This program would not only be a major attack on health problems among older people but a major attack on poverty.

At the same time, I urge all States to adopt adequate programs of medical assistance for the aged under the Kerr-Mills legislation. This assistance is needed now, and it will be needed later as a supplement to hospital insurance to deal with those special problems that private insurance and the social insurance program will not cover.

2. Special Message to the Congress on the Nation's Health--February 10, 1964

To the Congress of the United States:

The American people are not satisfied with better-than-average health. As a Nation, they want, they need, and they can afford the best of health:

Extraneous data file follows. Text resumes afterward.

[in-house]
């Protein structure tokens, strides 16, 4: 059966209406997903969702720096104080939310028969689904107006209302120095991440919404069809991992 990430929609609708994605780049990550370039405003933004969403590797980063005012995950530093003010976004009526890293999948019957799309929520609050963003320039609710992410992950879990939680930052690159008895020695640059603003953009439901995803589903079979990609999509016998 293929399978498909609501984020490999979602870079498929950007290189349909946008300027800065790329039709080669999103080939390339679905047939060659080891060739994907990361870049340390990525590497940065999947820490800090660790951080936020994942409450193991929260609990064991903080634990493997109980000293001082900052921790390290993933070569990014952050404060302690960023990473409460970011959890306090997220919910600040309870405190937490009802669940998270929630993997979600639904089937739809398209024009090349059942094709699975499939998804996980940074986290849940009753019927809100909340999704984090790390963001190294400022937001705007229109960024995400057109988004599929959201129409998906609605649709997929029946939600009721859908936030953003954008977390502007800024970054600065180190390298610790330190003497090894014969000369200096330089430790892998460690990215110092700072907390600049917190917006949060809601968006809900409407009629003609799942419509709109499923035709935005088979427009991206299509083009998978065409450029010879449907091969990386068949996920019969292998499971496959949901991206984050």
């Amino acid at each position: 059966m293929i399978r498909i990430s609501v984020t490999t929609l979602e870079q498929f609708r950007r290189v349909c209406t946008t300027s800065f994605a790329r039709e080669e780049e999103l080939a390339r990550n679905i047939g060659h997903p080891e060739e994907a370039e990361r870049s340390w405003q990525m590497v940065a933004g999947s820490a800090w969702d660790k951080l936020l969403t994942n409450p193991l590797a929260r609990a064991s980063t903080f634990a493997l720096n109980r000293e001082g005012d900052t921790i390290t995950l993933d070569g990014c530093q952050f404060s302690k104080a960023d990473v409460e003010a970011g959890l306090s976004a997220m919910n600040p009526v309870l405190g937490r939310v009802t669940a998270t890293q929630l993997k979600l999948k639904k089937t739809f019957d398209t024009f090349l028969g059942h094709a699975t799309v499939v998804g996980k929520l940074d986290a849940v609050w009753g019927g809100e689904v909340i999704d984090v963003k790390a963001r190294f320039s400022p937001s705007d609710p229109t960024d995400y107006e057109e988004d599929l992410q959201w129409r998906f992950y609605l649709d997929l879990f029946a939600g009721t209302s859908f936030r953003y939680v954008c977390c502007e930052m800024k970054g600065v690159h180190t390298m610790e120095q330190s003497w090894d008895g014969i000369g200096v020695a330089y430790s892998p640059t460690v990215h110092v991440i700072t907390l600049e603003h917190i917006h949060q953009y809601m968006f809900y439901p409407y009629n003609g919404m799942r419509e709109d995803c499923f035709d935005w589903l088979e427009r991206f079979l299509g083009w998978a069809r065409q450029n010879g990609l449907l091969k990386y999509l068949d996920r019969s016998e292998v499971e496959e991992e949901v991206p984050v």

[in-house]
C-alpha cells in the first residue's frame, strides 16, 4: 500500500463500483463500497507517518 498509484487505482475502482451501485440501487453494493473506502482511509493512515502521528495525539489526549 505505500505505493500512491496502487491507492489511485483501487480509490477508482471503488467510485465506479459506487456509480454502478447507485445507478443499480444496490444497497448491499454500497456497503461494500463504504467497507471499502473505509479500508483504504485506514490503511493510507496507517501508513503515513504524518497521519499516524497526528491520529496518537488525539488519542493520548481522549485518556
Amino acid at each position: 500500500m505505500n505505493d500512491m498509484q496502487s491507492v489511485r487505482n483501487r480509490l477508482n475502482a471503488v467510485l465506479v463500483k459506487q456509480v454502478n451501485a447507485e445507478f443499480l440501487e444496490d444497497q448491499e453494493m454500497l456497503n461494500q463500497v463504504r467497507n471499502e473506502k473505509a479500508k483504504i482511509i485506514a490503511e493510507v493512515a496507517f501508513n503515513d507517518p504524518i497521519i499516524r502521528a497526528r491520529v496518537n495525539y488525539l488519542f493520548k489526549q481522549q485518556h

--not just for those of comfortable means.
--but for all our citizens, old and young, rich and poor.

In America,

--There is no need and no room for second-class health services.
--There is no need and no room for denying, to any of our people the wonders of modern medicine.
--There is no need and no room for elderly people to suffer the personal economic disaster to which major illness all too commonly exposes them.

In seeking health improvements, we build on the past. For in the conquest of ill health our record is already a proud one:

--American medical research continues to score remarkable advances.
--We have mastered most of the major contagious diseases.
--Our life expectancy is increasing steadily.
--The overall quality of our physicians, dentists, and other health workers, of our professional schools, and of our hospitals and laboratories is unexcelled.